Scott 'Boots on the Lane' pairs disabled vets, volunteers for day of bowling fun

News-DemocratAugust 30, 2013 

— The look on Otis Rice's face said it all.

A wide, luminous grin. And eyes as wide as half-dollars.

Rice, 63, had just rolled his first bowling ball since his left leg was amputated 16 months ago because of vascular problems.

True, he had succeeded in knocking down only a few pins, but that wasn't the point. Just getting to this spot, aluminum cane gripped tightly in one hand, was victory enough.

"I'm disabled. I'm not handicapped," said Rice, an Army veteran from St. Peters, Mo. "I may not be able to do a task as good as somebody, but I'll do it, I'll get it done."

Since getting a computerized, battery-powered artificial leg back in April, Otis has relearned how to walk and to ride a bike.

On Friday morning, Rice began relearning how to bowl, traveling by bus with more than 30 other ex-GIs from the U.S. Department of Veterans Affairs Medical Center at Jefferson Barracks for Scott's inaugural "Boots on The Lane" bowling event.

Patterned on successful "Boots on the Green" golfing events, Friday's outing at the Scott bowling alley paired up veterans -- many them disabled or suffering from psychological problems such as post-traumatic stress disorder -- with active duty military volunteers from the base.

The event was co-sponsored by the VA and H.E.R.O.E.S. Care, a suburban St. Louis not-for-profit group that helps families of active duty personnel.

For Tsgt. Brenda Roskom, bowling with Rice provided a chance to combine her love of the game with a chance to give back to previous generations of service members.

That the event coincided with Scott's annual Family Day made sense, according to Roskom.

"These guys are our family, too," she said. "They did the whole military thing, we want to give back to them, too. We love bowling. What a better thing to share, bowling experiences with people who've done some of the same things we're doing."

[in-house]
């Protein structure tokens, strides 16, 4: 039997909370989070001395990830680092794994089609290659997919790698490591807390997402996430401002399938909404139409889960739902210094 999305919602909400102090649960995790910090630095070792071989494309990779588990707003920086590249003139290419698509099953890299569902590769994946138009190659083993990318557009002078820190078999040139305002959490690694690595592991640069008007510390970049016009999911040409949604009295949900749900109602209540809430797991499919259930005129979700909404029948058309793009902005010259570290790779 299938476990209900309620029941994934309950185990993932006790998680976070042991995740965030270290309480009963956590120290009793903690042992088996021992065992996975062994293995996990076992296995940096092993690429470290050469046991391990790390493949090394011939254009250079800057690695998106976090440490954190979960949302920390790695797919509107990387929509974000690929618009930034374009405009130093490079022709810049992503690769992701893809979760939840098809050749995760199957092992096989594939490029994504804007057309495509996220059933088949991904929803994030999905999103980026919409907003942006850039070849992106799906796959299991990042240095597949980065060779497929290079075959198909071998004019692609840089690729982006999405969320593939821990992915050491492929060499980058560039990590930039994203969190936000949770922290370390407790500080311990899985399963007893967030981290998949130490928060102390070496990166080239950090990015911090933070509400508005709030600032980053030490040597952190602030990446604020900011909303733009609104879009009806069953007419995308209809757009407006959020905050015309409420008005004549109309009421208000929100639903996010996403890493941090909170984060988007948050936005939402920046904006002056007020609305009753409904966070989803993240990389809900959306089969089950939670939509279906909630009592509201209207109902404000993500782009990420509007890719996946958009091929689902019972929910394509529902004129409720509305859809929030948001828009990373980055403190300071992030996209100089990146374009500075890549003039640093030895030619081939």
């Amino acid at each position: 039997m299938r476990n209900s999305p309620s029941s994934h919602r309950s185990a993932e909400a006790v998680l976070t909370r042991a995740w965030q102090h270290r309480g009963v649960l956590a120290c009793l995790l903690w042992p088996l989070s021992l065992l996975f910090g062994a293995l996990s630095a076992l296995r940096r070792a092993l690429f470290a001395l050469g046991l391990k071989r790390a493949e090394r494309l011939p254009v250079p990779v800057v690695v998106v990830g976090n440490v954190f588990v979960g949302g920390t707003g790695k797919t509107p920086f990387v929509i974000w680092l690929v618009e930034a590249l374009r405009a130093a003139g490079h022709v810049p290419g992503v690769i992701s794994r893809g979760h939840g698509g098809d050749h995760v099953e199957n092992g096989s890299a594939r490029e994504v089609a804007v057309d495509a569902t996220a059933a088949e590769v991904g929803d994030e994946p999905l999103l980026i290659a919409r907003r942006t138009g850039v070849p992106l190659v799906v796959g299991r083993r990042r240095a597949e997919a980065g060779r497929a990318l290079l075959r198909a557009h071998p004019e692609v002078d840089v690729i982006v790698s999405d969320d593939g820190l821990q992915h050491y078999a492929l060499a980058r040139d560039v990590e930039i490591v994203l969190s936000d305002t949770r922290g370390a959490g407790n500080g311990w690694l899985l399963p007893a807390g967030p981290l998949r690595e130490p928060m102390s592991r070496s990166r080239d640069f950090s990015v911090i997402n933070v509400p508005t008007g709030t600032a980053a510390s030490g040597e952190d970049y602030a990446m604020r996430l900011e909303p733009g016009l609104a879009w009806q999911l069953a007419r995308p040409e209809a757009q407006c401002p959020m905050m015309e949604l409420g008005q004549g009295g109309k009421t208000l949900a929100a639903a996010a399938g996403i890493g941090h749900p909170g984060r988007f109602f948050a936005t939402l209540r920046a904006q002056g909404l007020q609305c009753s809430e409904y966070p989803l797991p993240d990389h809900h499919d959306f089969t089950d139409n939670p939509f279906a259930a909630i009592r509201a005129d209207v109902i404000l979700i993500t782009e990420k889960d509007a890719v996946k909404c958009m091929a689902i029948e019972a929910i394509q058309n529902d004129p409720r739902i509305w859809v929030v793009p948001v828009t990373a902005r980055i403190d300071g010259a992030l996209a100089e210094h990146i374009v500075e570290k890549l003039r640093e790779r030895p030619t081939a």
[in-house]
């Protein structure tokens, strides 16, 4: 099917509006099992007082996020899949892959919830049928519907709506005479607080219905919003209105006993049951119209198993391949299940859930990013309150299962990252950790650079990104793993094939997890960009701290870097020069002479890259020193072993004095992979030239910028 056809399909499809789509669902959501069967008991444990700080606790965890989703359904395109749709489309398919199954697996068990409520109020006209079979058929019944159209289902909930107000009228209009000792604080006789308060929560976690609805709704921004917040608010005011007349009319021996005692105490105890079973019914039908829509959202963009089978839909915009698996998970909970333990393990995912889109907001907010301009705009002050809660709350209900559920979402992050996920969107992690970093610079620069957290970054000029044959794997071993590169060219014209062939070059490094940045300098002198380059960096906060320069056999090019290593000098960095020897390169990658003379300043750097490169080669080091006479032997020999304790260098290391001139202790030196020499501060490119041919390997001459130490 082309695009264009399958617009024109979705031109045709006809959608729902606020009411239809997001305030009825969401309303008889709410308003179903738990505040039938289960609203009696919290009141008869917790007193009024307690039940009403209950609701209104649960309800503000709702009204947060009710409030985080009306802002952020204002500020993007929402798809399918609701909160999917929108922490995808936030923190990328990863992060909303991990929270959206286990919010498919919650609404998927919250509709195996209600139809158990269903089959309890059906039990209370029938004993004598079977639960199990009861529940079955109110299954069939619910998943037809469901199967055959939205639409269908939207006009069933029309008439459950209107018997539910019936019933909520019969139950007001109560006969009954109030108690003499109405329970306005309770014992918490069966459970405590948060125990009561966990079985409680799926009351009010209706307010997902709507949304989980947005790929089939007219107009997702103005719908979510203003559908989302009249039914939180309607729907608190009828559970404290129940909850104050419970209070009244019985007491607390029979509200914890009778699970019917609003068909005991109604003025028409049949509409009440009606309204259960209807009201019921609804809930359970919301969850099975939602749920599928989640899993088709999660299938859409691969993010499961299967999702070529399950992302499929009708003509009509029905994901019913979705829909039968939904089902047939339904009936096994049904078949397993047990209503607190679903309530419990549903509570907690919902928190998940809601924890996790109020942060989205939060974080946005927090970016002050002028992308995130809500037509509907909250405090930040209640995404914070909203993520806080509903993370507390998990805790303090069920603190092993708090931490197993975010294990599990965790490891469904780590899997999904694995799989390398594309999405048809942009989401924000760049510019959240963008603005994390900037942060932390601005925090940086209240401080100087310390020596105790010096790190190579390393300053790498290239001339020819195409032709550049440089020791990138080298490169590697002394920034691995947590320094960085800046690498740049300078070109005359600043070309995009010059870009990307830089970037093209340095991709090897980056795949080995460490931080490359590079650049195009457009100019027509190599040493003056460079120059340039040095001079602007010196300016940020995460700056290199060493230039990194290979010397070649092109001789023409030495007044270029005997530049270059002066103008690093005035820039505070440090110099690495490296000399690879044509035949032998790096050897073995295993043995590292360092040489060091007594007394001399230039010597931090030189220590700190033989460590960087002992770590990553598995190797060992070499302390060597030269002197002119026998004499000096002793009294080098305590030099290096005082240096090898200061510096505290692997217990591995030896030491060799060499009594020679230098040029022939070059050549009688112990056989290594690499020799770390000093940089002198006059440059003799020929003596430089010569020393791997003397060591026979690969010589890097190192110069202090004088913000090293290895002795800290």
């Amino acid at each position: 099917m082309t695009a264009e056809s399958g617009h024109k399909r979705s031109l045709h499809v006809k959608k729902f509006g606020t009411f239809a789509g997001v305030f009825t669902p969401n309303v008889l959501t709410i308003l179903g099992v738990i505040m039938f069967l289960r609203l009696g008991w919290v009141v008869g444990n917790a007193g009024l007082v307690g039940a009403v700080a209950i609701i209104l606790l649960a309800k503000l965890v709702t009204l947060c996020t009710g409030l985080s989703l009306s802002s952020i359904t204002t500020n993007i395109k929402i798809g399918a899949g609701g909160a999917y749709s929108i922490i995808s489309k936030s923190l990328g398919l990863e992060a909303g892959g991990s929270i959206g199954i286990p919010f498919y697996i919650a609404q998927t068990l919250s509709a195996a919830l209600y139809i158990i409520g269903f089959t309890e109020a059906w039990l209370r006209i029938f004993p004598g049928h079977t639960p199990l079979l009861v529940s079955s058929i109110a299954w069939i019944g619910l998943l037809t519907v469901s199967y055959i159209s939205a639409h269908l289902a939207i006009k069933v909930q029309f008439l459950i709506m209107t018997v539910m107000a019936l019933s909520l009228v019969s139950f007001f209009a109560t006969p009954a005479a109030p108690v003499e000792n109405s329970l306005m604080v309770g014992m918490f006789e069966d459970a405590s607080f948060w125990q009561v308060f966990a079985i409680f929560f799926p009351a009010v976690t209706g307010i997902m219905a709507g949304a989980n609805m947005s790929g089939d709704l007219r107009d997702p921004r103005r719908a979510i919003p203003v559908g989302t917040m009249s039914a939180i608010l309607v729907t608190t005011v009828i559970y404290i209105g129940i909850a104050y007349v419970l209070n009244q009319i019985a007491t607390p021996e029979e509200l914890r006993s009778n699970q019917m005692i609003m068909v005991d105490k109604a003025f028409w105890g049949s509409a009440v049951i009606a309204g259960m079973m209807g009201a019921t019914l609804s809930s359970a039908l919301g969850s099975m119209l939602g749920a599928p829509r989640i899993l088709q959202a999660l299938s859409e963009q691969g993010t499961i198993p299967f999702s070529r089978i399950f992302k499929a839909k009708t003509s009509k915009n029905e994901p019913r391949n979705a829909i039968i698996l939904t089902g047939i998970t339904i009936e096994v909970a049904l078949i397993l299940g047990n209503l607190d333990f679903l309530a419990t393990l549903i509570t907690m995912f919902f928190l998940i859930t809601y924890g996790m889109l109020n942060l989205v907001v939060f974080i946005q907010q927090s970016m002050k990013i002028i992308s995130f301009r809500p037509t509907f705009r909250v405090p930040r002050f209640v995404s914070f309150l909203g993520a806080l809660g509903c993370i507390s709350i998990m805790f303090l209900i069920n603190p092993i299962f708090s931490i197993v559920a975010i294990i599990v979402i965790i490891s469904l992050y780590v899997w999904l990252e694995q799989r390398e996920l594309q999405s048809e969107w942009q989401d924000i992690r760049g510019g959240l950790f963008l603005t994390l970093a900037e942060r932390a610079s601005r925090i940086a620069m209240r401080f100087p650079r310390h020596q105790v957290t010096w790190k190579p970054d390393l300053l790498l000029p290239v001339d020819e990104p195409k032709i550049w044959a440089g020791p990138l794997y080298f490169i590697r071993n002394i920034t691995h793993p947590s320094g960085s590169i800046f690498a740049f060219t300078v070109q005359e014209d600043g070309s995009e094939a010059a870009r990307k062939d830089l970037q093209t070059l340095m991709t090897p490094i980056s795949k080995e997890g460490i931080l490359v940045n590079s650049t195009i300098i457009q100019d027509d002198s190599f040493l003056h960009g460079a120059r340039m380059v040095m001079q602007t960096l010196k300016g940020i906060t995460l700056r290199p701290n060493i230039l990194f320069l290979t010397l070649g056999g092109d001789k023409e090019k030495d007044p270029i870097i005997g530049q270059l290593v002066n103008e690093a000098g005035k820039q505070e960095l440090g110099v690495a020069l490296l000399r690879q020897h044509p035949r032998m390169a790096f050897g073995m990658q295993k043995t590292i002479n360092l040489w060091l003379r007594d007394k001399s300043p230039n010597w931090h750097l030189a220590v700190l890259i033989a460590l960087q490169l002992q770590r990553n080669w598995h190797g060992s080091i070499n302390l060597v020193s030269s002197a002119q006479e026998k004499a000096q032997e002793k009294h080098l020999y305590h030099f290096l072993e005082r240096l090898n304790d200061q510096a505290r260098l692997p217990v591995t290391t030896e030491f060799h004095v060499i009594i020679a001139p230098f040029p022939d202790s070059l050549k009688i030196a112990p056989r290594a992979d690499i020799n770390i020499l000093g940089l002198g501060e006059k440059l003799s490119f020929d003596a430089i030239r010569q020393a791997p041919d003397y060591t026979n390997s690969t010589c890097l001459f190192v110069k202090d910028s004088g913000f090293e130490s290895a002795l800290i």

Msgt. John Roskom -- Brenda's husband -- saw a certain symmetry in Friday's event.

Roskom oversees Scott's Explosive and Ordinance Disposal program; he's used his skills as a bomb disposal expert during several visits to Afghanistan and other conflict zones.

"Sooner or later this is going to be me up here," said Roskom, his eyes scanning some of the men in wheelchairs. "I have a dangerous job."

Taking part in "Boots on the Lane" is great therapy, helping the vets get their minds off of the pain of a missing limb or dealing with PTSD, according to Msgt. Roskom.

"I've had bad days of my own," he said. "I know these guys have had bad days of their own."

For Steven Jones, 57, the trip to the Scott bowling alley was a homecoming of sorts. His mother was an avid bowler, and his first paying job was as a pinsetter at a St. Louis alley.

What's more, his mother and father met for the first time Scott, where his father served as an Air Force sergeant.

"This was the first time I ever got the chance to come over to Scott Air Force Base," Jones said. "I always wanted to know where my father met my mother."

Jones, who served in the U.S. Marine Corps in the early 1980s, rekindled his love of bowling Friday with the help of a special ramp to help bowlers in wheelchairs.

Jones, whose left leg was amputated three years ago because of diabetes, sat in a wheelchair while volunteers helped him load the ball into the ramp, which consisted of a pair of shiny aluminum rails on a set of wheels.

Jones carefully lined up the ramp, patiently adjusting the ball's position. Then he let it roll away. It sailed straight through the pins, knocking down all but two.

Jones' right arm soared into the air in a celebratory pump.

"I love bowling alleys," he said.

The importance of events like "Boots on the Lane" can hardly be overstated, according to John Schmeink, a VA physical therapist who helped organize the bowling event.

"Quite simply, it's the camaraderie," Schmeink said. "They get to tell their stories ...They get to talk about their service days, and they get to rehash old memories. And it's therapeutic for some of our guys."

Ed Saypack, an Army veteran who flew helicopter medevac missions in Vietnam, could not agree more with Schmeink's assessment.

Saypack, 71, suffers from heart and circulatory problems, PTSD and the lingering effects of exposure to Agent Orange. A tall man, he walks with a slight stoop and legs that seem as stiff as boards.

But in the alley he smiled like a man who just found a wad of $100 bills on the floor.

"I thank God for the chance even to be here," said Saypack, of Arnold, Mo. "I miss a lot of the camaraderie. This brings back a lot of good memories."

Contact reporter Mike Fitzgerald at mfitzgerald@bnd.com or 239-2533.

Contact reporter Mike Fitzgerald at mfitzgerald@bnd.com or 239-2533.

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